Netflix’s New Ted Bundy Docu-Series Shocks Students

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Christina Huynh

Ruoyang Ye’ 19 discusses the the Ted Bundy Documentary.

Netflix released Conversations with a Killer: The Ted Bundy Tapes on January 24th, 2019. This strikingly informative documentary dives deep into the mind of Ted Bundy, a famous serial killer, and all the crimes he committed.

The documentary begins by introducing Stephen Michaud, a journalist who starts to recount his experience with Ted Bundy. A rookie journalist at the time of Bundy’s crimes, Michaud was chosen to interview him before his execution. Ted Bundy only agreed to go through with the recorded interview if it was promised that the cases against him were to be re-examined. After refusing to speak to any journalist for years, Bundy finally decided it was time to share his story and claim his innocence.

Ted Bundy had a lonely childhood, although he said otherwise. His childhood friend, Sandi Holt, describes Bundy to be odd and different, never having close friends or a girlfriend despite his good looks. Bundy tells Michaud that he was athletic and fairly popular in school. However, Holt said he never played sports, and he actually struggled immensely with fitting in and making friends. It was clear that Bundy had made up an idealized childhood in his interview with Michaud in order to create a “celebrity biography” that would hopefully strike up enough sympathy for him to plead innocent.

“I realized that literally anyone around could be a serial killer and I would have no idea,” said Ruoyang Ye ’19.

Being listed on the FBI Ten Most Wanted Fugitives, Bundy has been linked to numerous crimes involving aggravated kidnapping, attempted murder, burglary, murder, and rape. Bundy has thirty known victims across the country, actually getting away with some of the murders at the time. Such a world famous serial killer like Ted Bundy was bound to gain popularity and intrigue over the years. Both Helina Rathod ’19 and Ruoyang Ye ’19 explain that social media prompted them to begin watching this Netflix documentary series. With such a unique case like Ted Bundy, it would make sense that viewership of the docu-series was bound to be large.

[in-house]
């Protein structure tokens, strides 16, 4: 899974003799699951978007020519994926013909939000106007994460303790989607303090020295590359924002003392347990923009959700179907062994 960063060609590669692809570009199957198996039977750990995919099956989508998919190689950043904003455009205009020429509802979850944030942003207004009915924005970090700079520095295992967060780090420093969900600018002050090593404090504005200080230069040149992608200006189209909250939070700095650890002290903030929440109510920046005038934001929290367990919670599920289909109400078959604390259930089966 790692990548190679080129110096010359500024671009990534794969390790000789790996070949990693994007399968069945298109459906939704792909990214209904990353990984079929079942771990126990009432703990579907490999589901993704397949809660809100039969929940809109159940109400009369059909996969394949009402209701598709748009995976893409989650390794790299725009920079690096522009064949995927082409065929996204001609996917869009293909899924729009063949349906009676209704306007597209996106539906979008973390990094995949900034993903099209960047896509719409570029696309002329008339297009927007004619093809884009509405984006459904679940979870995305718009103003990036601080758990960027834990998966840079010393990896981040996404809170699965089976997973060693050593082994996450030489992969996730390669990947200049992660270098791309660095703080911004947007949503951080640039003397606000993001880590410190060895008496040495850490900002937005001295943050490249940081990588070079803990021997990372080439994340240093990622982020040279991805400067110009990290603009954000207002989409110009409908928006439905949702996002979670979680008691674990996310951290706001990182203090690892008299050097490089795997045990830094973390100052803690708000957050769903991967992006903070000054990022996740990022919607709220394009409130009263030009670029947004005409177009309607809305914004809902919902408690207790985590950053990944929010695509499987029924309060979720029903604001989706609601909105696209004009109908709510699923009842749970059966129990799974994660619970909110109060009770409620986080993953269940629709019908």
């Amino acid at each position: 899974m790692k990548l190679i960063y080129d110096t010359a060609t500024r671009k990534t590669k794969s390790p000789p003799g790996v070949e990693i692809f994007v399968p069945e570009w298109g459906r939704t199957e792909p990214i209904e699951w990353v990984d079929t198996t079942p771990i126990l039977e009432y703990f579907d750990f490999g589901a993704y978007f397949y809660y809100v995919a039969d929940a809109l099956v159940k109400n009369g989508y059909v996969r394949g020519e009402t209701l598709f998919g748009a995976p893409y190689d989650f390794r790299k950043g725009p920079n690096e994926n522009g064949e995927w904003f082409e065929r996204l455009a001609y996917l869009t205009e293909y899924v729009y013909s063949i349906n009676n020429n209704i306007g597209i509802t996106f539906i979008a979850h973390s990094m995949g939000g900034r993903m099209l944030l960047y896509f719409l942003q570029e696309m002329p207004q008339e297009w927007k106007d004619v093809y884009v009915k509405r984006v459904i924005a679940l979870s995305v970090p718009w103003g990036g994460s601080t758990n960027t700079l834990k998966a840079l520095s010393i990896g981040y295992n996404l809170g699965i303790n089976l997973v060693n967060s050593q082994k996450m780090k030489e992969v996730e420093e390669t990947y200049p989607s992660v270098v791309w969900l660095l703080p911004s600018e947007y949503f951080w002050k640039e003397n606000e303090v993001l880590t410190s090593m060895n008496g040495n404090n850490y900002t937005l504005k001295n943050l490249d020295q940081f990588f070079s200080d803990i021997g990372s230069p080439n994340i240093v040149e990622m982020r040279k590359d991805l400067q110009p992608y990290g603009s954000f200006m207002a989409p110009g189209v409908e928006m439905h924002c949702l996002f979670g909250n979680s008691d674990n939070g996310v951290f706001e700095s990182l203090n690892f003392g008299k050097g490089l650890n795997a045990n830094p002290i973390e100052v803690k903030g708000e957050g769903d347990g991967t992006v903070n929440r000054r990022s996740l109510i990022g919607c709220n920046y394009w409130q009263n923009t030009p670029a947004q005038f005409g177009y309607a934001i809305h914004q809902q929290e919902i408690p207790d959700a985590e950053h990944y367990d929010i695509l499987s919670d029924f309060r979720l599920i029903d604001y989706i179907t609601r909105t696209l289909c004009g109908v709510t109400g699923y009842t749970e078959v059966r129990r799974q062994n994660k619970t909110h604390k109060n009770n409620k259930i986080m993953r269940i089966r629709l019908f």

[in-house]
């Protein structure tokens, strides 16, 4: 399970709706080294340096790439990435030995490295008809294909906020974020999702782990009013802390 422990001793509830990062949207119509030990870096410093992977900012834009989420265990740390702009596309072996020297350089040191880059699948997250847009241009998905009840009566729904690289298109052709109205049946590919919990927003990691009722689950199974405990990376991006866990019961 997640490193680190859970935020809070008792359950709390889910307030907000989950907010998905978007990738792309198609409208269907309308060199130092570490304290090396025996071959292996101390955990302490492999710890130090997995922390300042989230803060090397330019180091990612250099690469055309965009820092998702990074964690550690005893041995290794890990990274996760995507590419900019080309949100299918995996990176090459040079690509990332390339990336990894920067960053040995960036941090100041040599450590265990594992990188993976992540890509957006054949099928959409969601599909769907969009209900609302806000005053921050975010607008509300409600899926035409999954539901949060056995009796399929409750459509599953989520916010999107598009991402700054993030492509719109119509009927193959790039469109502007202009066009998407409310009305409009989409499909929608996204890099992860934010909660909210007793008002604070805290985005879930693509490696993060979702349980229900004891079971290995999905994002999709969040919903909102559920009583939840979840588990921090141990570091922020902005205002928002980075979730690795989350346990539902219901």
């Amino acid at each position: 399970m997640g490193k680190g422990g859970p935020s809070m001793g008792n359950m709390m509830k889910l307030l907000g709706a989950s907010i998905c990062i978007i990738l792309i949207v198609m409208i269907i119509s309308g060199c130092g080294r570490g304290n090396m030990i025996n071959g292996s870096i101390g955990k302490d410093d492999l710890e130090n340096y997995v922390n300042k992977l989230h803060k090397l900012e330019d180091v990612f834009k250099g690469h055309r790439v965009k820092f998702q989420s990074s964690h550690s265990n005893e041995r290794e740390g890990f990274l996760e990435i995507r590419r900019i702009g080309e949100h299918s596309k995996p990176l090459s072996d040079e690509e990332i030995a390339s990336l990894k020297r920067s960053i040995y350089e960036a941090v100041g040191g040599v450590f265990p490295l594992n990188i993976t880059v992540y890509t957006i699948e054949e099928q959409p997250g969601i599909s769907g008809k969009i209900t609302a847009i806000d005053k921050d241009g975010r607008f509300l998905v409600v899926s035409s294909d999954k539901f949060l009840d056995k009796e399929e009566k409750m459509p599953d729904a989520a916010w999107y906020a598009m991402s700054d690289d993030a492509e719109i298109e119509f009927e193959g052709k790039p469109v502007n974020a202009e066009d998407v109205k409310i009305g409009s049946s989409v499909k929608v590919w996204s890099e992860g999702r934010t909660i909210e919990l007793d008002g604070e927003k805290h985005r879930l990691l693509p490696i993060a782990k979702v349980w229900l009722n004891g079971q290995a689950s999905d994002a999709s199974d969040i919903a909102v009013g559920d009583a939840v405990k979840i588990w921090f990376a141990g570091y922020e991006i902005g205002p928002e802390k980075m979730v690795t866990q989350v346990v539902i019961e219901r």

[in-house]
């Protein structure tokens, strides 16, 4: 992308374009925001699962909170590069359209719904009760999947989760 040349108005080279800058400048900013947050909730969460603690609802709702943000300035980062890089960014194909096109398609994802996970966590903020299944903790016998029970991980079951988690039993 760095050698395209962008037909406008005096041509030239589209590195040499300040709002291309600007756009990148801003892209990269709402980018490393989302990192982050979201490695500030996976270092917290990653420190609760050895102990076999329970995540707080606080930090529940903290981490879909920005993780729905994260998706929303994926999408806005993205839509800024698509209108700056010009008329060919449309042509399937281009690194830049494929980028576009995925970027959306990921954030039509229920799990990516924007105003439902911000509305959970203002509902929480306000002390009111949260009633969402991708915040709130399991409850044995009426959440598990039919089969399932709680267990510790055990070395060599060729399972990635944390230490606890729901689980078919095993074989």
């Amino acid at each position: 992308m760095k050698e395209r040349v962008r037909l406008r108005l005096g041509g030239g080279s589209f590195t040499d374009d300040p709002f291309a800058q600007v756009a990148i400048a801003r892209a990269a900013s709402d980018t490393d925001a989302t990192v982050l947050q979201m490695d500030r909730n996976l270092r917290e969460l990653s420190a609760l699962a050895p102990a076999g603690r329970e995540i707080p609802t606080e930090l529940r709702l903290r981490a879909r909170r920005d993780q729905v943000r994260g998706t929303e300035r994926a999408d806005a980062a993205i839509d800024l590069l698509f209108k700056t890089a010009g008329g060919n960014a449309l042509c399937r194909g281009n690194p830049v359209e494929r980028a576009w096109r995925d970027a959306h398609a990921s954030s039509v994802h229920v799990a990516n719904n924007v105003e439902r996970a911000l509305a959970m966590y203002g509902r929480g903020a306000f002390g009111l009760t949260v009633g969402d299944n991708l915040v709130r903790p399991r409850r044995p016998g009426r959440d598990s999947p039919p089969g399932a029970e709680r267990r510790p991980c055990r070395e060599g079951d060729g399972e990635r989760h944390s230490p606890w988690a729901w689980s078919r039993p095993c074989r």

In the first episode, “Handsome Devil,” viewers are introduced to Bundy’s first known crimes he committed while attending the University of Washington. With many of Bundy’s victims being young women in college, many students at Bronx Science have expressed concern for their safety in college in the upcoming years, from both genders. Rathod ’19 says, “It started to make me realize that we are not always safe, and it made me become aware of my surroundings just a little bit more.”

Overall, viewers found the documentary to be extremely shocking. Not many could have anticipated how gory and disturbing Ted Bundy’s crimes and motives were. Ye ’19 says, “I realized that literally anyone around could be a serial killer and I would have no idea.” What made Ted Bundy’s case one of the most interesting was that his handsome and normal appearance deceived the public from immediately accusing him as a serial killer, which was most likely the reason for such a delay in his death sentence. It allowed him the time and opportunities to escape prison twice, while also managing to change his appearance to deceive the police authorities. 

By the fourth and last episode of this Netflix documentary series, “Burn Bundy Burn,” we learn that Bundy suffered from manic depressive disorder, now known as bipolar disorder. This was discovered by a psychologist who studied brain activity of aggressive, violent men a day before Bundy’s execution.

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